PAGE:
Concerns over Turkey’s new petroleum law

There are growing woes on the part of opposition parties in Turkey regarding the draft bill on petroleum law that was adopted in March in the parliamentary commission on industry, trade, energy, natural resources and information technology. It will be likely discussed in the general assembly next week and will in all likelihood pass with the votes of the ruling Justice and Development Party (AK Party) that holds the majority of seats on the floor.

The main concern focuses on what impact the law will have on the state-owned Turkish Petroleum Corporation (TPAO). Looking at the 29-article draft bill, it is obvious that TPAO’s powers and privileges in the Turkish domestic market have been trimmed considerably, paving a way for international oil and gas companies to exploit opportunities in Turkey more strongly than ever before. This was not unexpected seeing that the AK Party government has been under pressure for almost a decade now to modify its code on petroleum, especially by major oil and gas companies backed by their governments. I heard on many occasions that the embassies representing the interests of these global oil companies have been lobbying government circles in Ankara.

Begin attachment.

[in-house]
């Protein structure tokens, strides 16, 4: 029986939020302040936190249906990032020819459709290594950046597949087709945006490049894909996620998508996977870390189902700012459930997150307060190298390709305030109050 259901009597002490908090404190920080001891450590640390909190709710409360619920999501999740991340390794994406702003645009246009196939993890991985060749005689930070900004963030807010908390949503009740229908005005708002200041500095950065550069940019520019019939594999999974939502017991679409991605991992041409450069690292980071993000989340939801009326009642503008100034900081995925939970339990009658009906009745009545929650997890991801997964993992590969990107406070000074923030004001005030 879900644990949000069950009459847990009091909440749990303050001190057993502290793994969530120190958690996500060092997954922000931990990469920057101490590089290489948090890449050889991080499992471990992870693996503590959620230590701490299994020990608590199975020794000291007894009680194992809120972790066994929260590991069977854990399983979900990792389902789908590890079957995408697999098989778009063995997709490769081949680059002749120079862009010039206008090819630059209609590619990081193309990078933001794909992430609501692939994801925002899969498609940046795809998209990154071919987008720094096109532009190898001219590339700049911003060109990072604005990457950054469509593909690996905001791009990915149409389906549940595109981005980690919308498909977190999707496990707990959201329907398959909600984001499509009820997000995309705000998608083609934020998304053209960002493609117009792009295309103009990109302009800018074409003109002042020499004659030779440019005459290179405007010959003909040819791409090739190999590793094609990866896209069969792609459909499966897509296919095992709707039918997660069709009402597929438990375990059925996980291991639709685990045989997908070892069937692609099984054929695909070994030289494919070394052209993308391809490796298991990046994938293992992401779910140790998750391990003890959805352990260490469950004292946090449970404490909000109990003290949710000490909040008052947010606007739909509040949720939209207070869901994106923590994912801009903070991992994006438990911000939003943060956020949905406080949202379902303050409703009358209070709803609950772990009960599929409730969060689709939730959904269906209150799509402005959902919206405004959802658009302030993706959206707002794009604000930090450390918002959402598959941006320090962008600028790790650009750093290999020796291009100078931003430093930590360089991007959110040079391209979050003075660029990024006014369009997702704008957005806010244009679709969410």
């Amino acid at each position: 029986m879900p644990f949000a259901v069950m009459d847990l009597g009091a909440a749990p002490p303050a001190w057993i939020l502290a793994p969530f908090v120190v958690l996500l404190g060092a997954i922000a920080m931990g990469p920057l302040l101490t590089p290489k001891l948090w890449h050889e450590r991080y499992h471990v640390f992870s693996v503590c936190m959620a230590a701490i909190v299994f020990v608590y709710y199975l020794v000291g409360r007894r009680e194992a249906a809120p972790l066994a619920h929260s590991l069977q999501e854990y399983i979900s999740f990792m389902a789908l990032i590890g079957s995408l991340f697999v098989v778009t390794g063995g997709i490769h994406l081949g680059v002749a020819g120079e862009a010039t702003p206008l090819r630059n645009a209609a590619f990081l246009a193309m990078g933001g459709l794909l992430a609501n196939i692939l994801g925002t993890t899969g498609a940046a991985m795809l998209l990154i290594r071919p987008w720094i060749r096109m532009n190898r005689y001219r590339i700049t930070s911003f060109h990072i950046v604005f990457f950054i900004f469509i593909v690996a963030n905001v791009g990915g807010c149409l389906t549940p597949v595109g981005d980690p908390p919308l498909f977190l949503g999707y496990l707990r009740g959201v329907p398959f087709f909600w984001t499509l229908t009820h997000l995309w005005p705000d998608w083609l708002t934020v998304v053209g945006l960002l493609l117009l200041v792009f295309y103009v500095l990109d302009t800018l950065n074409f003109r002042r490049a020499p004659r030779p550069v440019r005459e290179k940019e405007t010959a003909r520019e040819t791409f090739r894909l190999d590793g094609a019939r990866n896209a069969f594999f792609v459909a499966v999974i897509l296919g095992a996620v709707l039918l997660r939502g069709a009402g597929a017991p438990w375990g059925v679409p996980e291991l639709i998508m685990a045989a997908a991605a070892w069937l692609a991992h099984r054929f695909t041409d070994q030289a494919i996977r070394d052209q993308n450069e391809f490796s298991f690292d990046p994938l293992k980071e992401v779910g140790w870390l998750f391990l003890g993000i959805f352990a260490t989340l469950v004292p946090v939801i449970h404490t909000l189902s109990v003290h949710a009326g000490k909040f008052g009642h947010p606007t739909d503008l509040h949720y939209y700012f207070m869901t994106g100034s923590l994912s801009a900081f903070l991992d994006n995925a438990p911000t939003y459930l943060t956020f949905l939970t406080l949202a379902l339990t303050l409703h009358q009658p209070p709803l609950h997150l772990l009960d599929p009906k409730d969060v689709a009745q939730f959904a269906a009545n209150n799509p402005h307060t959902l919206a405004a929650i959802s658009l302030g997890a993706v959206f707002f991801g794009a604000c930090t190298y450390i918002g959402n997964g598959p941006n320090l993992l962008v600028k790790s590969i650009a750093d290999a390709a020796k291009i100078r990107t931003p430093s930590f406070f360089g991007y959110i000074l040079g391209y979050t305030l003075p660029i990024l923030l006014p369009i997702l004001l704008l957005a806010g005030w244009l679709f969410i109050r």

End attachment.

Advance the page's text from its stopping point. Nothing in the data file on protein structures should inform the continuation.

The last attempt to liberalize the oil and gas extraction/exploration licenses was thwarted by former President Ahmed Necdet Sezer, who maintained that national interests were overlooked by the law. The neo-nationalist president said he partially vetoed the law because of the apparent lack of power given to governmental authority and the exclusive rights bestowed on foreign investors. At the heart of the dispute was a provision which stipulated that the state will get half of the oil revenues and transfer the other half to the local budget of the province where the oil is extracted. This had even pitted the nationalist deputies against deputies from predominantly Kurdish regions in the Southeast within the AK Party.